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Once Upon a Time
'The Mapping of Bruce County'

by Bob Johnston

April 22, 2016
www.saugeentimes.com
www.kincardinetimes.com

Heritage

Once Upon a Time

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James Warren was born near Acton, the youngest of six sons.

As his parents had come from Inverness-shire, Scotland, Gaelic was the tongue of his early home. Even after moving to Walkerton, he and Mr. George Ross, also a Scot, took services for the Gaelic speaking people in the House of Refuge on alternating Sundays.

Father was always interested in surveyors and their work. By hard study and perseverance he earned his Provincial Land Surveyor’s Certificate in 1864.

 By 1875, father had followed the increasing stream of pioneers north to Kincardine. It was here he married Charlotte E. Johnstone, before moving to Walkerton.

By private study and careful practice he became the skilled surveyor known and remembered throughout the County of Bruce from end to end. Later, as a Dominion Land Surveyor, he was entrusted by the Government with the work of making original surveys of wide areas of Western Canada.

Toward the end of the century, father devised the plan of using his time at home, when not out surveying, to prepare a map of Bruce County for use in schools, offices and libraries. The map, being copyrighted, is placed in the records in the British Museum in London.

 One of the most interesting surveys within Bruce County was that of the Townsite of Tobermory in the summer of 1901. Father must have had something of a vision of the holiday possibilities of the beautiful spot, for he planned that mother and I should spend the month of June with him there.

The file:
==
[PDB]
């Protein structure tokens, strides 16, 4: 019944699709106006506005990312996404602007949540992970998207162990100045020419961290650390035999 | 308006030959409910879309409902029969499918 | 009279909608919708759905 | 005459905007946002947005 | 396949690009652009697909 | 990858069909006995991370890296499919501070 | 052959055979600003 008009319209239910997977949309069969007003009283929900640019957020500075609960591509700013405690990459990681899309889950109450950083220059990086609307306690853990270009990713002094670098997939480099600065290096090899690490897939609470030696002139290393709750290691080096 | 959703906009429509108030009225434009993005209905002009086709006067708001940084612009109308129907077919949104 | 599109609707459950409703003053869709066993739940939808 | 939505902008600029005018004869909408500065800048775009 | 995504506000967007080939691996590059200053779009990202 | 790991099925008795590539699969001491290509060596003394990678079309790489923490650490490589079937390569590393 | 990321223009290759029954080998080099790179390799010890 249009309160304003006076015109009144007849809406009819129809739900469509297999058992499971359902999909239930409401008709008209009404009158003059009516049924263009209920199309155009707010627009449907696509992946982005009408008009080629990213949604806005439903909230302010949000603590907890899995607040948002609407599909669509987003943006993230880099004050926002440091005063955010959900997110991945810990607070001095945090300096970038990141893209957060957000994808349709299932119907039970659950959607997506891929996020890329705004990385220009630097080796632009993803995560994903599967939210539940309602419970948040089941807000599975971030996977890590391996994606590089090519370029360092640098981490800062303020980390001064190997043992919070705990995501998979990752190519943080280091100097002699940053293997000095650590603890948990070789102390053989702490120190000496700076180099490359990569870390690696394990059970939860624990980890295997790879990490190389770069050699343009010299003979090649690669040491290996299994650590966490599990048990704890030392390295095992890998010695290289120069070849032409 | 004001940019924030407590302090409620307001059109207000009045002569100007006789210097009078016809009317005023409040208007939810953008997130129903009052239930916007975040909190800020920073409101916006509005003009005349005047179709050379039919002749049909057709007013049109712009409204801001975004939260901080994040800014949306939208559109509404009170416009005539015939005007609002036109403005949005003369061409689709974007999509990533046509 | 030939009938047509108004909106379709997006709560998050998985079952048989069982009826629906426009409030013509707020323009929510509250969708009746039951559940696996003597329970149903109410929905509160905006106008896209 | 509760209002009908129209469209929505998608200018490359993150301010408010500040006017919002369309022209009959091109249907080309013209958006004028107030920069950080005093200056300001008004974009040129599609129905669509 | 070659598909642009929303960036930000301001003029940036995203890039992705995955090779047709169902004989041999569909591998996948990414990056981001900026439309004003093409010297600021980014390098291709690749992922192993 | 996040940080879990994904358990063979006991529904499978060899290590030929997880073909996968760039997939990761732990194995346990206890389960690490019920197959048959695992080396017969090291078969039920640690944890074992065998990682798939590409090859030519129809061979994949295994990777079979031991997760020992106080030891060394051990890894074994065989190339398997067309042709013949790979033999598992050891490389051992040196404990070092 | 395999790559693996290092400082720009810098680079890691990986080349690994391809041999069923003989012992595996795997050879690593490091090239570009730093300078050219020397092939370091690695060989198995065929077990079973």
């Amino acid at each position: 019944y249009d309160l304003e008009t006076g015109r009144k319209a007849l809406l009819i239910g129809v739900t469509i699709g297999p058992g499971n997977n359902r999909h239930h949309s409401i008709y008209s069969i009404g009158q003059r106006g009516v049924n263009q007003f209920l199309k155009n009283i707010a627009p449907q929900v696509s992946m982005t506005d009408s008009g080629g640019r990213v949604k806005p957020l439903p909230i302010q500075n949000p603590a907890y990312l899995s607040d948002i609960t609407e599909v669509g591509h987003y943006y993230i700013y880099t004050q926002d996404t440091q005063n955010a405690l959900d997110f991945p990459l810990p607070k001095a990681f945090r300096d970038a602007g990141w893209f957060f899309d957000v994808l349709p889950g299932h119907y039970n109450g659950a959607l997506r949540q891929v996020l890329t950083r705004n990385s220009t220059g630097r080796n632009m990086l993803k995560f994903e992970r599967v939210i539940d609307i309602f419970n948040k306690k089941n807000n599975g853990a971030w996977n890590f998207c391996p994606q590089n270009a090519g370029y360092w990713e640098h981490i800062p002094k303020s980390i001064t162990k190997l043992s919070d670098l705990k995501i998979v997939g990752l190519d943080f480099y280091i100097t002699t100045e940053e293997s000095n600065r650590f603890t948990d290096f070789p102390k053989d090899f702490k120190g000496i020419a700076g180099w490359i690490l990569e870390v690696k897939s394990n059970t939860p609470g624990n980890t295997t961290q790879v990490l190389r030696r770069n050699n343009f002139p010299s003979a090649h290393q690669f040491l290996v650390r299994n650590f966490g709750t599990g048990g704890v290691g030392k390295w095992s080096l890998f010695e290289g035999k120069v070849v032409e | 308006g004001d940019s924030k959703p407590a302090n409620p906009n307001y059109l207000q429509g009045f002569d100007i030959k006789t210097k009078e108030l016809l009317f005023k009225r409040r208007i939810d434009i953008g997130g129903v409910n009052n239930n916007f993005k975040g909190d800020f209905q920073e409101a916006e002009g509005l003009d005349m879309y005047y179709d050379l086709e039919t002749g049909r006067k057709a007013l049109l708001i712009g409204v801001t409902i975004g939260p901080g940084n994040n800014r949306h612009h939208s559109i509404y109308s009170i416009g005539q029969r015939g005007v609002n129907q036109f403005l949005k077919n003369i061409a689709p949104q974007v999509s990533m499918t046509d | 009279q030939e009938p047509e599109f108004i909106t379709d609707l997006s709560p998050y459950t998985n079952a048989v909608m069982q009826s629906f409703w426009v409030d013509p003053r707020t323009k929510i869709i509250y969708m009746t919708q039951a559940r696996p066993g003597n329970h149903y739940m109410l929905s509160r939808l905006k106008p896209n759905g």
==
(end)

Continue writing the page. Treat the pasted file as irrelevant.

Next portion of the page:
Little did he think, as we enjoyed it, how that spot would grow to be the holiday attraction it is today. We stayed at the boarding house across the harbour from the sawmill. What a sight to watch the men jump across the logs from the mill at meal time! Mother and I had many walks over the rocks and wooden trails while father worked.

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 Saturday afternoon was free time, and we had many interesting side trips: Cove Island Lighthouse and the Flowerpot Island, which still attract many visitors, were among them.

To get to Tobermory, we drove with horse and buggy to Hanover, travelled by Grand Trunk Railway to Wiarton, and then by boat, The Dixon, to Tobermory.

In Walkerton, father was active in several societies. When the present Carnegie Library was opened in 1914, he was Chairman of the Board. After a busy and useful life, father died at his home in June, 1917.

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Condensed from an article written by his daughter, Ruth, Mrs. W.H. McBurney, and published in the 1970 Yearbook of the Bruce County Historical Society


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Friday, April 22, 2016